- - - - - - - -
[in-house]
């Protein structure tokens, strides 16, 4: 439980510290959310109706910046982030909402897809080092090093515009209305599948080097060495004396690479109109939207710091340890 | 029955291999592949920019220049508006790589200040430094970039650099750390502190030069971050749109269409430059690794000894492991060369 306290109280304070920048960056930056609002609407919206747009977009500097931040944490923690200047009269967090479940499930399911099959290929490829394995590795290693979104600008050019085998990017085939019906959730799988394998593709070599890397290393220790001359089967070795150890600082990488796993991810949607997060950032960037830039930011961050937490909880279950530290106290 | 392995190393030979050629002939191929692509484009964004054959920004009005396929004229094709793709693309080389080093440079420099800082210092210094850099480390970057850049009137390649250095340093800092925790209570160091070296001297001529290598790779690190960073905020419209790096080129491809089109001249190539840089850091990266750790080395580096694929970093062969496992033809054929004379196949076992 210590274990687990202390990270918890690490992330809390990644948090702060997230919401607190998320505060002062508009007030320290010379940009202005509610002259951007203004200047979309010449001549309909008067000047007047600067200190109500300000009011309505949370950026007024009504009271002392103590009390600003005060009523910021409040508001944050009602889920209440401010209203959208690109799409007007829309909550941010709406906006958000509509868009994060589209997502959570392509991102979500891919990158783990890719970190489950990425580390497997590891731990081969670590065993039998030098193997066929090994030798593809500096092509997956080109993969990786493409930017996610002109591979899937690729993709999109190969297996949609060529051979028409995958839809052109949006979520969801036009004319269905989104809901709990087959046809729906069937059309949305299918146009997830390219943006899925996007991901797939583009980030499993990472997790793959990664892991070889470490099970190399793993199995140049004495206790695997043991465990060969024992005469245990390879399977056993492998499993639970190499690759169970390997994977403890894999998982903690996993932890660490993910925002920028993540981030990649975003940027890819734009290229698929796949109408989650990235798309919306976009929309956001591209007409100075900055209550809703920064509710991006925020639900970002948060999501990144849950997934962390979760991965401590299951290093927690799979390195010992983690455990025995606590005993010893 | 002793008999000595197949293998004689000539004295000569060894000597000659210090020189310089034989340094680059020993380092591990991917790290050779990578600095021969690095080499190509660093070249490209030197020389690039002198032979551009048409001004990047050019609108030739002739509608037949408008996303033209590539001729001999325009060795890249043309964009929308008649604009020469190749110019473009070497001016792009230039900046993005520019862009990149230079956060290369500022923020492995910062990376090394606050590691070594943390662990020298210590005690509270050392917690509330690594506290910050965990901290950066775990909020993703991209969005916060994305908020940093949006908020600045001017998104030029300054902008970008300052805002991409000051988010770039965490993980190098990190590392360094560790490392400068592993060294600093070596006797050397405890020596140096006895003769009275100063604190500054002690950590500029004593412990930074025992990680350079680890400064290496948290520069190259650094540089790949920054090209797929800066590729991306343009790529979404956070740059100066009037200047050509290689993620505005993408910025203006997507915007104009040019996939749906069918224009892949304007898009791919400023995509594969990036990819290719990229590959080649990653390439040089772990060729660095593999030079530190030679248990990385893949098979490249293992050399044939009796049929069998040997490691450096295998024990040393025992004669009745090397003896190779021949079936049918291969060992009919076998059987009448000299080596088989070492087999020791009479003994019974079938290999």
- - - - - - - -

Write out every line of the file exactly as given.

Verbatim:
[in-house]
């Protein structure tokens, strides 16, 4: 439980510290959310109706910046982030909402897809080092090093515009209305599948080097060495004396690479109109939207710091340890 | 029955291999592949920019220049508006790589200040430094970039650099750390502190030069971050749109269409430059690794000894492991060369 306290109280304070920048960056930056609002609407919206747009977009500097931040944490923690200047009269967090479940499930399911099959290929490829394995590795290693979104600008050019085998990017085939019906959730799988394998593709070599890397290393220790001359089967070795150890600082990488796993991810949607997060950032960037830039930011961050937490909880279950530290106290 | 392995190393030979050629002939191929692509484009964004054959920004009005396929004229094709793709693309080389080093440079420099800082210092210094850099480390970057850049009137390649250095340093800092925790209570160091070296001297001529290598790779690190960073905020419209790096080129491809089109001249190539840089850091990266750790080395580096694929970093062969496992033809054929004379196949076992 210590274990687990202390990270918890690490992330809390990644948090702060997230919401607190998320505060002062508009007030320290010379940009202005509610002259951007203004200047979309010449001549309909008067000047007047600067200190109500300000009011309505949370950026007024009504009271002392103590009390600003005060009523910021409040508001944050009602889920209440401010209203959208690109799409007007829309909550941010709406906006958000509509868009994060589209997502959570392509991102979500891919990158783990890719970190489950990425580390497997590891731990081969670590065993039998030098193997066929090994030798593809500096092509997956080109993969990786493409930017996610002109591979899937690729993709999109190969297996949609060529051979028409995958839809052109949006979520969801036009004319269905989104809901709990087959046809729906069937059309949305299918146009997830390219943006899925996007991901797939583009980030499993990472997790793959990664892991070889470490099970190399793993199995140049004495206790695997043991465990060969024992005469245990390879399977056993492998499993639970190499690759169970390997994977403890894999998982903690996993932890660490993910925002920028993540981030990649975003940027890819734009290229698929796949109408989650990235798309919306976009929309956001591209007409100075900055209550809703920064509710991006925020639900970002948060999501990144849950997934962390979760991965401590299951290093927690799979390195010992983690455990025995606590005993010893 | 002793008999000595197949293998004689000539004295000569060894000597000659210090020189310089034989340094680059020993380092591990991917790290050779990578600095021969690095080499190509660093070249490209030197020389690039002198032979551009048409001004990047050019609108030739002739509608037949408008996303033209590539001729001999325009060795890249043309964009929308008649604009020469190749110019473009070497001016792009230039900046993005520019862009990149230079956060290369500022923020492995910062990376090394606050590691070594943390662990020298210590005690509270050392917690509330690594506290910050965990901290950066775990909020993703991209969005916060994305908020940093949006908020600045001017998104030029300054902008970008300052805002991409000051988010770039965490993980190098990190590392360094560790490392400068592993060294600093070596006797050397405890020596140096006895003769009275100063604190500054002690950590500029004593412990930074025992990680350079680890400064290496948290520069190259650094540089790949920054090209797929800066590729991306343009790529979404956070740059100066009037200047050509290689993620505005993408910025203006997507915007104009040019996939749906069918224009892949304007898009791919400023995509594969990036990819290719990229590959080649990653390439040089772990060729660095593999030079530190030679248990990385893949098979490249293992050399044939009796049929069998040997490691450096295998024990040393025992004669009745090397003896190779021949079936049918291969060992009919076998059987009448000299080596088989070492087999020791009479003994019974079938290999």